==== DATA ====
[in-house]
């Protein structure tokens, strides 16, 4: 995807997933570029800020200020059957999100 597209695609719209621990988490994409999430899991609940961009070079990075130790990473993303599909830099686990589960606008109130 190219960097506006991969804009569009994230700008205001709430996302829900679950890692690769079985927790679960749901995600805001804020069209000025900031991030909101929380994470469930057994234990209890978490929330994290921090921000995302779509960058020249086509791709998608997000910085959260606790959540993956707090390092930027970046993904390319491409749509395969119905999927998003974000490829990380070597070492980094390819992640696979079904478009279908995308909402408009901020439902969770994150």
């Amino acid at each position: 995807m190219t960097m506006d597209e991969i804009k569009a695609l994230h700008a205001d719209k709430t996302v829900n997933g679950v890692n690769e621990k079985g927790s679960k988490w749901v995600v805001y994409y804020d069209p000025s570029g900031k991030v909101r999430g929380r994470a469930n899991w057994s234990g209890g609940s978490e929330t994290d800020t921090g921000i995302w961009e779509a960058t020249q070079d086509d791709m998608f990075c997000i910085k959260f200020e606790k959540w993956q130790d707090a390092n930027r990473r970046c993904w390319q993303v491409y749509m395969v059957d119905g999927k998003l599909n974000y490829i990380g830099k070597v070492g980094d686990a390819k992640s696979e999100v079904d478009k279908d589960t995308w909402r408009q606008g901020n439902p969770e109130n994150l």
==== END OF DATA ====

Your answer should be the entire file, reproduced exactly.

[in-house]
């Protein structure tokens, strides 16, 4: 995807997933570029800020200020059957999100 597209695609719209621990988490994409999430899991609940961009070079990075130790990473993303599909830099686990589960606008109130 190219960097506006991969804009569009994230700008205001709430996302829900679950890692690769079985927790679960749901995600805001804020069209000025900031991030909101929380994470469930057994234990209890978490929330994290921090921000995302779509960058020249086509791709998608997000910085959260606790959540993956707090390092930027970046993904390319491409749509395969119905999927998003974000490829990380070597070492980094390819992640696979079904478009279908995308909402408009901020439902969770994150």
């Amino acid at each position: 995807m190219t960097m506006d597209e991969i804009k569009a695609l994230h700008a205001d719209k709430t996302v829900n997933g679950v890692n690769e621990k079985g927790s679960k988490w749901v995600v805001y994409y804020d069209p000025s570029g900031k991030v909101r999430g929380r994470a469930n899991w057994s234990g209890g609940s978490e929330t994290d800020t921090g921000i995302w961009e779509a960058t020249q070079d086509d791709m998608f990075c997000i910085k959260f200020e606790k959540w993956q130790d707090a390092n930027r990473r970046c993904w390319q993303v491409y749509m395969v059957d119905g999927k998003l599909n974000y490829i990380g830099k070597v070492g980094d686990a390819k992640s696979e999100v079904d478009k279908d589960t995308w909402r408009q606008g901020n439902p969770e109130n994150l």